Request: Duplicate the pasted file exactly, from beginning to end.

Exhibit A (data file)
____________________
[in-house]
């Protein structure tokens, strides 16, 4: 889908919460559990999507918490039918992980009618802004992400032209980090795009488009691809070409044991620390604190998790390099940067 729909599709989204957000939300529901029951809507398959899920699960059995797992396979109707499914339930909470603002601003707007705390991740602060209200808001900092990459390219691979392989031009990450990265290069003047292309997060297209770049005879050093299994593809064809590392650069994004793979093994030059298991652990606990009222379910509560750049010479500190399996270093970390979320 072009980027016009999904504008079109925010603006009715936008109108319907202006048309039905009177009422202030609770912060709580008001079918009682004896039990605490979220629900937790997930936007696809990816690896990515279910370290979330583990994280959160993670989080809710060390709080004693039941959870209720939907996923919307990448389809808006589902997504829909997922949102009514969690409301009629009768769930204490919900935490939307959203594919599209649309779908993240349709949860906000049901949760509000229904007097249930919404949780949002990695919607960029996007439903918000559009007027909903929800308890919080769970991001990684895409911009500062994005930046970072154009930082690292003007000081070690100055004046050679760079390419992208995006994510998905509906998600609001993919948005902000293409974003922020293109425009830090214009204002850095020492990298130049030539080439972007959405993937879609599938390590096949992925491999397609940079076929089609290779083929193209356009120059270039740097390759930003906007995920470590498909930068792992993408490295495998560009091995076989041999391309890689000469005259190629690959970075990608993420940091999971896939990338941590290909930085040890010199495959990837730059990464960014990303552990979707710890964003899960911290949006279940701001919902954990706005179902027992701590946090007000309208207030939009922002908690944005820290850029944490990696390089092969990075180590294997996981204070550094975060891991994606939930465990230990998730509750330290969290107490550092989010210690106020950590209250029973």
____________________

[in-house]
């Protein structure tokens, strides 16, 4: 889908919460559990999507918490039918992980009618802004992400032209980090795009488009691809070409044991620390604190998790390099940067 729909599709989204957000939300529901029951809507398959899920699960059995797992396979109707499914339930909470603002601003707007705390991740602060209200808001900092990459390219691979392989031009990450990265290069003047292309997060297209770049005879050093299994593809064809590392650069994004793979093994030059298991652990606990009222379910509560750049010479500190399996270093970390979320 072009980027016009999904504008079109925010603006009715936008109108319907202006048309039905009177009422202030609770912060709580008001079918009682004896039990605490979220629900937790997930936007696809990816690896990515279910370290979330583990994280959160993670989080809710060390709080004693039941959870209720939907996923919307990448389809808006589902997504829909997922949102009514969690409301009629009768769930204490919900935490939307959203594919599209649309779908993240349709949860906000049901949760509000229904007097249930919404949780949002990695919607960029996007439903918000559009007027909903929800308890919080769970991001990684895409911009500062994005930046970072154009930082690292003007000081070690100055004046050679760079390419992208995006994510998905509906998600609001993919948005902000293409974003922020293109425009830090214009204002850095020492990298130049030539080439972007959405993937879609599938390590096949992925491999397609940079076929089609290779083929193209356009120059270039740097390759930003906007995920470590498909930068792992993408490295495998560009091995076989041999391309890689000469005259190629690959970075990608993420940091999971896939990338941590290909930085040890010199495959990837730059990464960014990303552990979707710890964003899960911290949006279940701001919902954990706005179902027992701590946090007000309208207030939009922002908690944005820290850029944490990696390089092969990075180590294997996981204070550094975060891991994606939930465990230990998730509750330290969290107490550092989010210690106020950590209250029973």